Posts Tagged ‘teen driving’

Are Teen Drivers With ADHD More Risky?

Monday, February 7th, 2011

Teens with attention deficit hyperactivity disorder (ADHD) have difficulty concentrating, which can mean trouble when they start driving, according to a post by Eric Evarts on the Consumer Reports Cars Blog.

Evarts quotes Greg Fabiano, Ph.D., an associate professor at the University at Buffalo, who is conducting ongoing research into ADHD driver safety. Check out the post, which also discusses teen-parent driving contracts, defensive-driving clinics and the dangers — for ANY driver — of texting and driving. I love how Consumer Reports places so much emphasis on driver safety. Lots of great info for parents there.

Full disclosure: In addition to being the mom of a son who gets his driving permit in June(!), I’m also the social-media reporter for Consumer Reports. You can find me on Twitter at @CReporter. (Follow @kathysena for my personal acct, too. See you there!)

Consumer Reports Wants to Ask Your High Schooler About Distracted Driving

Thursday, December 16th, 2010

Consumer Reports is surveying high school students about their attitudes and practices regarding distracted driving. And they need your help.

If your child is in high school, please ask him or her to take this quick Survey Monkey survey. When the results are published this spring, I’ll link to them here. Thanks!

(Note: I’m the social-media reporter for Consumer Reports. Follow me on Twitter at @CReporter for all the latest consumer news! You can also follow me at @kathysena.) And be sure to check out the wonderful Consumer Reports blogs.

Texting While Driving: Your Feedback

Wednesday, August 26th, 2009

Texting on a keyboard phone

Wow. Yesterday's post, which showed a fairly shocking new PSA on teen texting while driving, has created a bit of a splash, with people discussing it on Facebook and Twitter. Many said they were going to show the video to their teens. One woman promised to send it to her texting-crazed sister.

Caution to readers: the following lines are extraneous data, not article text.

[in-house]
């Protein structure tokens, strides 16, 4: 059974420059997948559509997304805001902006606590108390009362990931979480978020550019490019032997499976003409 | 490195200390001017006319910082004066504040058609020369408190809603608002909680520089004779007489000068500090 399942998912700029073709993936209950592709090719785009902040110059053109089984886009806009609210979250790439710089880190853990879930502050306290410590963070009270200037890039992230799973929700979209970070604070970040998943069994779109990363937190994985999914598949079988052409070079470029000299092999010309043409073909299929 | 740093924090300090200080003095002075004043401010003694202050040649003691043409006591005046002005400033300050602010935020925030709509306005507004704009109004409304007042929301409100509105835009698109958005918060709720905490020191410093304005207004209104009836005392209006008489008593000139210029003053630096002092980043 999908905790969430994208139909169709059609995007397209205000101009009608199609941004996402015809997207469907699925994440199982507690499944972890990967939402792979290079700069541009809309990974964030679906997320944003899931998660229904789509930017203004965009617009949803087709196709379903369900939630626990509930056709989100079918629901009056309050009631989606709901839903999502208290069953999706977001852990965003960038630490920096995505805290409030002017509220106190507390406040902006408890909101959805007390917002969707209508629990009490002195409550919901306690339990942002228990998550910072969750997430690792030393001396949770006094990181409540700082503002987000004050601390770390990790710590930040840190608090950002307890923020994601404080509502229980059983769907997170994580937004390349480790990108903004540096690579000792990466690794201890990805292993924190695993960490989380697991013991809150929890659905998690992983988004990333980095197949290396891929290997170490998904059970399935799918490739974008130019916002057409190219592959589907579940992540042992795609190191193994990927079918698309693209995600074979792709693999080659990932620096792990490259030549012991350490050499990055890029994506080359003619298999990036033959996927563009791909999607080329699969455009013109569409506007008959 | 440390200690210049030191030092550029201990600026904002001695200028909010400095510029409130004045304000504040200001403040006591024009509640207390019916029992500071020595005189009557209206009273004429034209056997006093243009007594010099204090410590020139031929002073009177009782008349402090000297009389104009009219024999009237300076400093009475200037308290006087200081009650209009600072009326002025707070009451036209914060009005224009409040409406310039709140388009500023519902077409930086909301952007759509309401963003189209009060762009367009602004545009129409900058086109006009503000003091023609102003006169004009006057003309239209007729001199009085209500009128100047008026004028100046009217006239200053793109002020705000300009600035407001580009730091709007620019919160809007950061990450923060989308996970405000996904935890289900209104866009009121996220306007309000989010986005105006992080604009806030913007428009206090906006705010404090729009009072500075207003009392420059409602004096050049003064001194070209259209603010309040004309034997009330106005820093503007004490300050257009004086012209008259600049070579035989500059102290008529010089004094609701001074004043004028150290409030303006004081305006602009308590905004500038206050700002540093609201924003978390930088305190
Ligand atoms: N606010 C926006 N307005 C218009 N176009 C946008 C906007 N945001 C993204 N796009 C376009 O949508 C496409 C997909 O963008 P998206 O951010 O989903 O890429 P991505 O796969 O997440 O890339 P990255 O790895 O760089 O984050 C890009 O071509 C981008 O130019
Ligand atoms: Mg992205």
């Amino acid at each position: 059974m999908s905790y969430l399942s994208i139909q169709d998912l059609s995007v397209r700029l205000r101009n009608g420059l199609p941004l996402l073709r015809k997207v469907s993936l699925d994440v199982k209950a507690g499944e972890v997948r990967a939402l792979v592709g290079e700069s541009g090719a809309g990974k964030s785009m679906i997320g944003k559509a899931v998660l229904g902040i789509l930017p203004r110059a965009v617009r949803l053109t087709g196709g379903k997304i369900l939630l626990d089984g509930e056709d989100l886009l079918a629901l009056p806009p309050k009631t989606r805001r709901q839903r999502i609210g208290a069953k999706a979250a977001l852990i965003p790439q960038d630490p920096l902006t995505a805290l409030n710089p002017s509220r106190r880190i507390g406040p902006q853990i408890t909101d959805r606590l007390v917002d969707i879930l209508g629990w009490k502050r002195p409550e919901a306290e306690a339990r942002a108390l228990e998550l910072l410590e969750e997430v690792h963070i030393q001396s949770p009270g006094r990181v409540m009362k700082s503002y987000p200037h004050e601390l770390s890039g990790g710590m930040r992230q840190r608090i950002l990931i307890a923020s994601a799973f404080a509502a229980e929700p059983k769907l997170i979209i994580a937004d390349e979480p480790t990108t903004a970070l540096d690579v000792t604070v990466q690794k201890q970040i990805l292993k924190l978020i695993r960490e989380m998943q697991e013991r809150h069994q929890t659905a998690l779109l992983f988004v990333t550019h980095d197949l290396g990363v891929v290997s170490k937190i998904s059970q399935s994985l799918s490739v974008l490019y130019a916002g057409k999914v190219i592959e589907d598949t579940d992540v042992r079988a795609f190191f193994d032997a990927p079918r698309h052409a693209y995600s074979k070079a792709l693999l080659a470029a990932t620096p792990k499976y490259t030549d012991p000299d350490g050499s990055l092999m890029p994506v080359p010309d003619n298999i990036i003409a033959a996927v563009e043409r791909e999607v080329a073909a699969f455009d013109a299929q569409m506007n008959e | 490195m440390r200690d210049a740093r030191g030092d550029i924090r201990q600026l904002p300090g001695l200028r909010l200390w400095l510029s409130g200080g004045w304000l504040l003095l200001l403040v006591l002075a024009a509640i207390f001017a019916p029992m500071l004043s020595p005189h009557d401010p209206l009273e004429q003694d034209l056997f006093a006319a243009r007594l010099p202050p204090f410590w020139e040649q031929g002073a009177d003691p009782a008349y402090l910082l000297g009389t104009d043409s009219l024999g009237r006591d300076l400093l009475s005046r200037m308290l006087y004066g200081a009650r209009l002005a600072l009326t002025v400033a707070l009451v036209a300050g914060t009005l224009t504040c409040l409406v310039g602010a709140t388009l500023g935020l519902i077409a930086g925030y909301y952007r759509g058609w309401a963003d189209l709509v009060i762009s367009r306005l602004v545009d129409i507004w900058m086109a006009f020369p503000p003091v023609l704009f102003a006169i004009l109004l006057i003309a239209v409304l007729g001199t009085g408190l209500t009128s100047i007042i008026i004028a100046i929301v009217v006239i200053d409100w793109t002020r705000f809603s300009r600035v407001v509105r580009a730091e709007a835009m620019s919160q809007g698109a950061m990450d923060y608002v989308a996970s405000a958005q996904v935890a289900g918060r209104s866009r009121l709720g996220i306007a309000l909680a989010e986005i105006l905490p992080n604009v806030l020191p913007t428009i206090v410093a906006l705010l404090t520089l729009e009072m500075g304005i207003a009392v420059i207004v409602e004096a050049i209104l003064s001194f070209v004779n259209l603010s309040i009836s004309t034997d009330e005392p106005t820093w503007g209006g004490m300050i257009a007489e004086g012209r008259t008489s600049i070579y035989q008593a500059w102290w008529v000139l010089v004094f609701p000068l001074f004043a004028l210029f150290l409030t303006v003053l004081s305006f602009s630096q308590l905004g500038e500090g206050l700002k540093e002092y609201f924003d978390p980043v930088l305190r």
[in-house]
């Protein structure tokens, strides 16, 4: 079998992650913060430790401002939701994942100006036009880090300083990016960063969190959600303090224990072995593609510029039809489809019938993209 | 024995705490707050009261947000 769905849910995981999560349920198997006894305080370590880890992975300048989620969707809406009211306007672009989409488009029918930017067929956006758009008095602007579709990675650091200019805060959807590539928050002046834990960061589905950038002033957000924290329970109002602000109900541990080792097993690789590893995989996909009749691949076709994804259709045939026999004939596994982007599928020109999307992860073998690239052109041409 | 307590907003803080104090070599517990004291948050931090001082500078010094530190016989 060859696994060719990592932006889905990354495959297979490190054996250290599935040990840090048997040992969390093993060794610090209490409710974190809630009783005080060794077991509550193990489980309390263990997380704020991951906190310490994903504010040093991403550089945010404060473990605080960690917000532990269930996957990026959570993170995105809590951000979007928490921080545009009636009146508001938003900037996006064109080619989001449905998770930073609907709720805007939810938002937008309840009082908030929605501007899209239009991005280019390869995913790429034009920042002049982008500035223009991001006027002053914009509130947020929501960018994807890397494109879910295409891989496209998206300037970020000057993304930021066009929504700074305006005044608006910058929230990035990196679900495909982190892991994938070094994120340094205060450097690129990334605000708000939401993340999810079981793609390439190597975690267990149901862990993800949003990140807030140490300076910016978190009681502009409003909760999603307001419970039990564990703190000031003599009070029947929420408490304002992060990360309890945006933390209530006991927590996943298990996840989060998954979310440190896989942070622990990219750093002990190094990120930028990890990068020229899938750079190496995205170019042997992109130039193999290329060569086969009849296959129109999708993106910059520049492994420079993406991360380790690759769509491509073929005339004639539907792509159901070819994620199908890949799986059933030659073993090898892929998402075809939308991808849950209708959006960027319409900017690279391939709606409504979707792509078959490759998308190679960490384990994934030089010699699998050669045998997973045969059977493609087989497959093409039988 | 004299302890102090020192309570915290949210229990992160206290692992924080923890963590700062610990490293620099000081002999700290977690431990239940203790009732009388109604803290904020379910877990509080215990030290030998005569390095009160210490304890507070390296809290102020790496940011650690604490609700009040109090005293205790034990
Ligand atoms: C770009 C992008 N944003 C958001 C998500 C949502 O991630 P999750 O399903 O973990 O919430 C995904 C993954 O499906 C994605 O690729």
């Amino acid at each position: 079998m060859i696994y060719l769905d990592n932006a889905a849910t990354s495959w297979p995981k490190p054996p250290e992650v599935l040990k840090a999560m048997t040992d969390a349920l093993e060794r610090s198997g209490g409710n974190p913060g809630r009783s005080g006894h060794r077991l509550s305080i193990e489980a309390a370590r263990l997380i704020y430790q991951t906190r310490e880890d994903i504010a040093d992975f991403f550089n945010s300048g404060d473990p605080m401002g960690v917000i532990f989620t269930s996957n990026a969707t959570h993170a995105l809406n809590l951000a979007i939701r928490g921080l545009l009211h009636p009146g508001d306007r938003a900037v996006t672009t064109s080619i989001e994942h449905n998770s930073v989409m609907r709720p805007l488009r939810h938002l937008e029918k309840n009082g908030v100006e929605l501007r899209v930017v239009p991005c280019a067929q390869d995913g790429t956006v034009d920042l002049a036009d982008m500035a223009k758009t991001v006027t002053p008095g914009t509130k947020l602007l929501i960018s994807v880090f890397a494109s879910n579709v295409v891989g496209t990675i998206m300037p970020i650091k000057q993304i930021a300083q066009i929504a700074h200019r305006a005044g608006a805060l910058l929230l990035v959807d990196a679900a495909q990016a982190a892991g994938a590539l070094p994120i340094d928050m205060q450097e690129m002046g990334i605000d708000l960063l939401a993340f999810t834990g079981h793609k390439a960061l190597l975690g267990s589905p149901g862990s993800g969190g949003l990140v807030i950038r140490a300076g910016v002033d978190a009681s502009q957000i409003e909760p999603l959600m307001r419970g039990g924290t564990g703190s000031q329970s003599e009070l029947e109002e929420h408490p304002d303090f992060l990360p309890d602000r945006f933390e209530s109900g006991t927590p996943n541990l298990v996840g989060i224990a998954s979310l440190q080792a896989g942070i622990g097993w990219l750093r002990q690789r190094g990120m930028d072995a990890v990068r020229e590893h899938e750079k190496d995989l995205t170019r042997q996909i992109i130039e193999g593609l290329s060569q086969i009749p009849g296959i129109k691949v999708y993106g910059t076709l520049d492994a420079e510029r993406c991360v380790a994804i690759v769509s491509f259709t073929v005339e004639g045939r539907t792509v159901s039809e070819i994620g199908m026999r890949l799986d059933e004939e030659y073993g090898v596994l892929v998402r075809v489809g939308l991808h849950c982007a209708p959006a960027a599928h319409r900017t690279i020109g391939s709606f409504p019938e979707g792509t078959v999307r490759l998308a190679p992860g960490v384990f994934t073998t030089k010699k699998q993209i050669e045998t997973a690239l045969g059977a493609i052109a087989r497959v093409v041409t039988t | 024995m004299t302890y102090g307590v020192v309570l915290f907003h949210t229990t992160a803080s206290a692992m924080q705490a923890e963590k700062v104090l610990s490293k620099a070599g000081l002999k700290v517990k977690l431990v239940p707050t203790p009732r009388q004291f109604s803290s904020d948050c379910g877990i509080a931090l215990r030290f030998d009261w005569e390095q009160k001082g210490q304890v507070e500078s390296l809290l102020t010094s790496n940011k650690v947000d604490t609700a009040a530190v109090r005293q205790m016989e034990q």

But one woman commented, in a very thoughtful message, that she thought the video was far too graphic for her teens. She said she didn't allow her teens to see R-rated movies and she thought there were better ways to get the point across than to show them a video that was potentially nightmare-causing.

I appreciated her thoughtful comment, and it made me think. I do believe you have to know your individual kid to know how to handle these
decisions. (And boy, they
don't seem to get easier!)

I think a lot of kids hear Mom or Dad
talking about driving safety (or being a safe passenger) and it sounds
like the adults in a Peanuts cartoon: "Wah wah, wah wah wah…" They
see themselves as being talented multitaskers — and Mom and Dad as being
hopelessly out of touch.

For some, it might take the shock of
seeing exactly what can happen in a moment of inattention to really
grab them by the collar and say "PAY ATTENTION!"

funny. Yesterday I was complaining about Matt saying I'm the mom who
won't let him see R-rated movies at 13. And today I made sure he saw
this shocking, violent PSA video. I guess I don't put them in the same category.

But I respect this mom's opinion. I think we all know best how to reach our own kids.

What do you think? Is it too graphic to show to your teen? Or is it just the wake-up call some kids need?